Have you ever visited Germany during the hights of the local carnival season?
Chances are you have not, considering the main carnival or mardi gras festivities fall either into February or March. A time when the weather is not the most inviting at all, and typically not a time seeing many international visitors. Indeed, right now we are braving freezing temperatures and an unusual amount of snow. On the other hand, all celebrations are cancelled anyway this year – you know why.
If I am totally honest, I belong to that half of Germans who do not care much about local carnival. The other half is going mads for it every year, though.
In any case, if you are interested in local cultures, Fasching (carnival) in Germany is an event that you should attempt to visit at least once.
By the way, carnival celebrations in Germany are not commonly called Fasching. It is also called Karneval or Fastnacht, but I am using the word Fasching because that’s how it is called in my family.
The history of German carnival
The earliest mentions of carnival are going back to medieval Venice where it centred around street parades, masks and masquerade balls. Over time, these customs spread to other European countries further north, including certain parts of Germany.
As I mentioned before, locally carnival is called either Fasching, Karneval or Fastnacht. Which of the names is used is actually not random but depends on the region and they also refer to slightly different traditions.
Different names and slightly different traditions aside, what is common are colourful costumes, street parades, music and people partying in the streets, bars and restaurants starting on Thursday the week before Ash Wednesday until midnight of Shrove Tuesday, when it all ends.
When and how is German Fasching taking place
Fasching (Karneval, Fastnacht) actually kicks-off on November 11th, exactly at 11.11 am and finishes the day before Ash Wednesday. However, if you are planning to visit, it will be the street celebrations that you will want to attend.
The major street parades traditionally kick-off in the week before Ash Wednesday, and festivities will culminate on Carnival Sunday, Rose Monday (Rosenmontag) and Fat Tuesday (Faschingsdienstag).
Fasching ends at midnight on Tuesday before Ash Wednesday, which is the start of the 40-day Lent season. During this period, not only alcohol but also meat, milk products and eggs are forbidden, a tradition that in old times was strictly observed.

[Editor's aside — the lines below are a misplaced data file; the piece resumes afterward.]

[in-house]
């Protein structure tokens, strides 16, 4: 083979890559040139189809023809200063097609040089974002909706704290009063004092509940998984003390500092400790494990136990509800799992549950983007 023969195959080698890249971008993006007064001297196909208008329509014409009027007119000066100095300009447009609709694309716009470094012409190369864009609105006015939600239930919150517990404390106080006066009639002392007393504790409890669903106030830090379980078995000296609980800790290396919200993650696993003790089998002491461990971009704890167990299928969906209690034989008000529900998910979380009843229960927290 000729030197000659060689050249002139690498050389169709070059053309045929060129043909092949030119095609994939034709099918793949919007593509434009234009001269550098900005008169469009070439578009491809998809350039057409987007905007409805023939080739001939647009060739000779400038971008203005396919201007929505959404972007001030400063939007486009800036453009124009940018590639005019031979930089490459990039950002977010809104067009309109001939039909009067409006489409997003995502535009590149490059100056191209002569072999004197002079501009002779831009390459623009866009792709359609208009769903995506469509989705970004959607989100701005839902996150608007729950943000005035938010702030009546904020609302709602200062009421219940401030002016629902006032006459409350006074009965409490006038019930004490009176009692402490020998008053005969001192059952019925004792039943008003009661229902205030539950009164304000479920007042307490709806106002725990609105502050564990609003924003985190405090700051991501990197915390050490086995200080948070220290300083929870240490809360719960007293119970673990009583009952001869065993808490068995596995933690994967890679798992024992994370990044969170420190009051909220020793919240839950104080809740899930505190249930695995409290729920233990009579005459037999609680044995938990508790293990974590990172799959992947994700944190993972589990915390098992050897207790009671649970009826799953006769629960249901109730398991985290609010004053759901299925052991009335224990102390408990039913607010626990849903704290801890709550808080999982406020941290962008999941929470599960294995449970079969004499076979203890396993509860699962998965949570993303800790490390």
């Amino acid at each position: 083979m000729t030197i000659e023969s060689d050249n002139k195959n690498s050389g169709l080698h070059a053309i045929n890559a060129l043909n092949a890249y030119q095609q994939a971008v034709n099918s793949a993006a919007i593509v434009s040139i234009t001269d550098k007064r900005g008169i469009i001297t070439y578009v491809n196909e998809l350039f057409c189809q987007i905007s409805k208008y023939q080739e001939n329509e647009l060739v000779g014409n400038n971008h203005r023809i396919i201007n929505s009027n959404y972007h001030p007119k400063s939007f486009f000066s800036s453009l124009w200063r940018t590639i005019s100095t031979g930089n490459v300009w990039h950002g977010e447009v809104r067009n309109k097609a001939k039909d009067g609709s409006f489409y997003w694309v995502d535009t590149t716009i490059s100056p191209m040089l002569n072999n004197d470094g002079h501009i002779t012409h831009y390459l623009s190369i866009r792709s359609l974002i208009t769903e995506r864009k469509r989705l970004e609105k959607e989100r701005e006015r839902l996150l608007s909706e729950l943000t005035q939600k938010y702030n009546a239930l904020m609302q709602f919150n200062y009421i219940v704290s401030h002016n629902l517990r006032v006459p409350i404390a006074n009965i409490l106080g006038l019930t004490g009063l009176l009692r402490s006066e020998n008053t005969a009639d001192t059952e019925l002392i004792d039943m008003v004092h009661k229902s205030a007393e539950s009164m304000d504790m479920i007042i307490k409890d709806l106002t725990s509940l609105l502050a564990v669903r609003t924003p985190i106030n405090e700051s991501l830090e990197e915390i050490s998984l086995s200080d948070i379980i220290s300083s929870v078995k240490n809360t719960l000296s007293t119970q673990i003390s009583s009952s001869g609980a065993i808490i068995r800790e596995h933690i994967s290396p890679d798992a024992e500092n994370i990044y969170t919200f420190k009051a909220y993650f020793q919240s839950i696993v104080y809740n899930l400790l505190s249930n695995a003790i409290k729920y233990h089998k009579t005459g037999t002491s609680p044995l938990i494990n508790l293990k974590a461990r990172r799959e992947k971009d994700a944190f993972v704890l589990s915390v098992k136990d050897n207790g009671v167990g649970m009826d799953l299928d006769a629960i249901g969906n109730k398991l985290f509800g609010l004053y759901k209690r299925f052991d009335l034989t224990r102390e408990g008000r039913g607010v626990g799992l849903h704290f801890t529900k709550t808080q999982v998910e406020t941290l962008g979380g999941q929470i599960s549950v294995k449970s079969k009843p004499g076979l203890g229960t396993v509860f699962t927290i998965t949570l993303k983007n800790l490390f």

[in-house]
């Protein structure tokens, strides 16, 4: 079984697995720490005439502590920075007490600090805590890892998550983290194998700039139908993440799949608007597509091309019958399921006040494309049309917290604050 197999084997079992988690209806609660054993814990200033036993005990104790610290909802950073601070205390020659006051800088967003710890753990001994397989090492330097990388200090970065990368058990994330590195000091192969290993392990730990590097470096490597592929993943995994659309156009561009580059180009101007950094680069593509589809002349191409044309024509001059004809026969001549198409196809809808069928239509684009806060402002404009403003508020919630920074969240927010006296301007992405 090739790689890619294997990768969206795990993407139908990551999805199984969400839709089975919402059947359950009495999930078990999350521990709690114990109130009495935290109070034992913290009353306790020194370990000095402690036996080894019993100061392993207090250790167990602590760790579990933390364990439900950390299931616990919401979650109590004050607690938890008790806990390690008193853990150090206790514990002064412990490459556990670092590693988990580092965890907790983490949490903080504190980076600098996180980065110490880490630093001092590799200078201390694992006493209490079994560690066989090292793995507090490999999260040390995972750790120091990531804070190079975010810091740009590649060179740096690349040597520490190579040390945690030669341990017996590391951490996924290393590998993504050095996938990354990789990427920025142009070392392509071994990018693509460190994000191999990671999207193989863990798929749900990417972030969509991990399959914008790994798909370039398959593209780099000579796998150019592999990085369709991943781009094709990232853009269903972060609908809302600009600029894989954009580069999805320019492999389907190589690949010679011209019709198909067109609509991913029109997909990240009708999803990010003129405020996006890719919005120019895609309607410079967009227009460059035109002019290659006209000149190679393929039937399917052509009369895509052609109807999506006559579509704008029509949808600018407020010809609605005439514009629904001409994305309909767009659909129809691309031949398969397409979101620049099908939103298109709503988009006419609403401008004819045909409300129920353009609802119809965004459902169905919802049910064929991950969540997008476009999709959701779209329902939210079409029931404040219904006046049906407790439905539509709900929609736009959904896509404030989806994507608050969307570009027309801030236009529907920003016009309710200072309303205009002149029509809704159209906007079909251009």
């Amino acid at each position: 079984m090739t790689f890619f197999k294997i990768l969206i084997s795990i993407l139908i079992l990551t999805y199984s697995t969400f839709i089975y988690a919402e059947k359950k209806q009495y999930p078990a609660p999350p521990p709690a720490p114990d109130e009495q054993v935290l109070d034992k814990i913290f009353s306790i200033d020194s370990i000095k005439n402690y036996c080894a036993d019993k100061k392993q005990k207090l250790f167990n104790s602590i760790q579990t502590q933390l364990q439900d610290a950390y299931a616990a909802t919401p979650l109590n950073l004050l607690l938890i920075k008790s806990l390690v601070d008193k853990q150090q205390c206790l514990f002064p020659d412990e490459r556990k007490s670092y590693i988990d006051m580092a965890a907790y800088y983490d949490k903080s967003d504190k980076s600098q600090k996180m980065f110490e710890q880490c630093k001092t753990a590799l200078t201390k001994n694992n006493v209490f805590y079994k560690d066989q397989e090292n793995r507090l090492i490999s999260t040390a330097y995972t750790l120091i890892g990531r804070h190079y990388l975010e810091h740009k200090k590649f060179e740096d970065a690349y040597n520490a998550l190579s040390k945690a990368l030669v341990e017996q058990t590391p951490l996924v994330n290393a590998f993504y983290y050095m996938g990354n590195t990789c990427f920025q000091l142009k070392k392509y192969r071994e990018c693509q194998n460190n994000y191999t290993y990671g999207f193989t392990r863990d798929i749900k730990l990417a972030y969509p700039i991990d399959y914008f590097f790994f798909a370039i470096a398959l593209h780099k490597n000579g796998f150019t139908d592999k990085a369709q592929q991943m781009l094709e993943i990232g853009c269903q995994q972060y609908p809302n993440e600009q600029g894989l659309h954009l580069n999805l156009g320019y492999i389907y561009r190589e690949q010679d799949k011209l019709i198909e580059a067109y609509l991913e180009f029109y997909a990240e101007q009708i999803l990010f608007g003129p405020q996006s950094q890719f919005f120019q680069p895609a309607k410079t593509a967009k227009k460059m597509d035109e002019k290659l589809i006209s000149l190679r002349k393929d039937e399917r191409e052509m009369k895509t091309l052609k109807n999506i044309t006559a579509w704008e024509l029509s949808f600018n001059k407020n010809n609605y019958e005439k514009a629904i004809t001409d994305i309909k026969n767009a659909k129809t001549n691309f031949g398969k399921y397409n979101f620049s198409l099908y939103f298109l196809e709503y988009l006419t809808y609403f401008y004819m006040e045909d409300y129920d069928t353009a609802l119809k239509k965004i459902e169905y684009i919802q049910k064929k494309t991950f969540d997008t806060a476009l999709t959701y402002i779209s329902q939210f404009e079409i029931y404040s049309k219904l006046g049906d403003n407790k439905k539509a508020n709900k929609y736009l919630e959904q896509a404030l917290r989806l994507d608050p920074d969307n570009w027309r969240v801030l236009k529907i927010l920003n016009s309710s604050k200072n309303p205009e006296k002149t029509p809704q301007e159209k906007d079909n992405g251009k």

Traditional German sweets for Carnival
Another common nominator of the German carnival season are certain foods.
The most famous are German doughnuts, locally called Krapfen, Kreppel or Berliner. It is a type of deep-fried pastry filled with jam.
Even though they are now available year-round, during the heights of Fasching, Krapfen will dominate the shelves of bakeries, cafés, and supermarkets. Alongside the classic versions sold all year (mainly those with red jam fillings or plain ones without filling), during Fasching you will find them with lots of different fillings and colourful toppings.
There are many other variations as well, and some have their origins in other countries too. One of these are apple fritters, which have their origin in Italy.
Recipe: Apple Fritters with Vanilla sauce
Ingredients – makes about four portions
For the apple fritters
4 slightly tart apples
225 g all-purpose flour
2 tablespoons sugar
300 ml milk
3 tablespoons lemon juice, freshly squeezed
500 g clarified butter or plain oil
4 tablespoons cinnamon-sugar mix
For the vanilla sauce
1 vanilla bean
10 g cornstarch
500 ml milk
3 fresh egg yolks
75 g sugar
Start with preparing the vanilla sauce.
Cut the vanilla bean in half, scrape out the pulp.
In a small bowl, add 5 tablespoons milk, egg yolks, cornstarch and sugar and whisk together until well combined.
Bring the remaining milk with the vanilla pulp to boil. Add the cronstarch mix and stir until well combined. Bring to a boil again over medium heat, stirring constantly.
Take off the heat and pour through a fine sieve. Set aside to cool.
For the apple fritters, add flour, milk, sugar, eggs and a pinch of salt in a bowl and mix together until obtaining a homogenous dough (it should still be slightly liquid, although not too much).
Peel the apples and remove the core. Cut into slices of about 1 cm and drizzle with lemon juice.
In a large, deep saucepan heat the clarified butter or oil.
Dunk the apple slices into the dough using a fork. They should be well covered with the dough.
Put the covered slices in the hot butter or oil and deep-fry from both sides until golden brown. Remove the fritters with a skimmer and dry them on a kitchen roll.
While still warm, cover the fritters with the cinnamon-sugar mix.
Serve them with the vanilla sauce.
The fritters taste best while still warm, but you can also serve them cold.